Through not a lot of hard work and perseverance, Joey Collins of Nashville, Tennessee, successfully managed to overcome his inherited tendency toward workaholism.
"My dad was a workaholic, so I learned to identify the signs," he said. "Like always having the latest electronics and never having to worry about having a roof over your head."
Collins noted that his father's overly-stringent rigid work ethic of spending five days a week, and even the occasional evening, at the office, wreaked havoc on their upper middle class white family. "Especially when we wanted to talk about our emotions," he said.
Given his family history, Collins kept a careful eye out for early warning signs of workaholism in his own life. "For a while, I really made it a priority not to push myself too hard at the gym," he said. "Then I realized, what the heck am I even doing in a gym?"
He shook his head.."it's a slippery slope, man."
According to Collins, his lackadaisical efforts at avoiding becoming a workaholic have paid off - in spades. "No one has ever once called me emotionally unavailable," he said. "Because when you don't have a full-time - or even part-time - job, you're pretty much always available. I feel good about that."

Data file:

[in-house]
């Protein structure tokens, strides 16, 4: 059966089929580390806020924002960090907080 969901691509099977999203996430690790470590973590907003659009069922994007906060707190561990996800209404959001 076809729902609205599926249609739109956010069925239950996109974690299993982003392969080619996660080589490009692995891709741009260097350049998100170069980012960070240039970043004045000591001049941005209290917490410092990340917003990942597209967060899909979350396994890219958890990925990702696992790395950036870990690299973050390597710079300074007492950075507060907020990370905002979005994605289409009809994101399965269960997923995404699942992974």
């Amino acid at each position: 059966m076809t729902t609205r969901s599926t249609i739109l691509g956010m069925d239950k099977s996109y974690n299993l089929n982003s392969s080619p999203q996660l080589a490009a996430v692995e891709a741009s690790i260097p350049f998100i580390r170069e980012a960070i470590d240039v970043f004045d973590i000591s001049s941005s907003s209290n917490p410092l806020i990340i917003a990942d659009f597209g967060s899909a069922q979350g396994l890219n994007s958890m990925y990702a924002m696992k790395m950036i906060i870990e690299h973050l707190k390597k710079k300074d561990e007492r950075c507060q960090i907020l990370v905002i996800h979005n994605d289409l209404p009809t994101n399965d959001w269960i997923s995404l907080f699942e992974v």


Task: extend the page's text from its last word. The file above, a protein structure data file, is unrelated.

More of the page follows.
Unfortunately, Collins says that his father's workaholism shows no sign of abating even at the age of 72. "He's still working around the clock," said Collins. "He said it's to support me and my brother, but I don't buy that for a second. People are always finding excuses for addiction. I'm not going to accept blame for something that's his issue."
Still, despite his healthy detachment from his father, Collins can't help but be concerned for his aging dad. "Like any addiction, workaholism is a progressive disease. It's tough to see," he said. "All I can do is try to break the family cycle."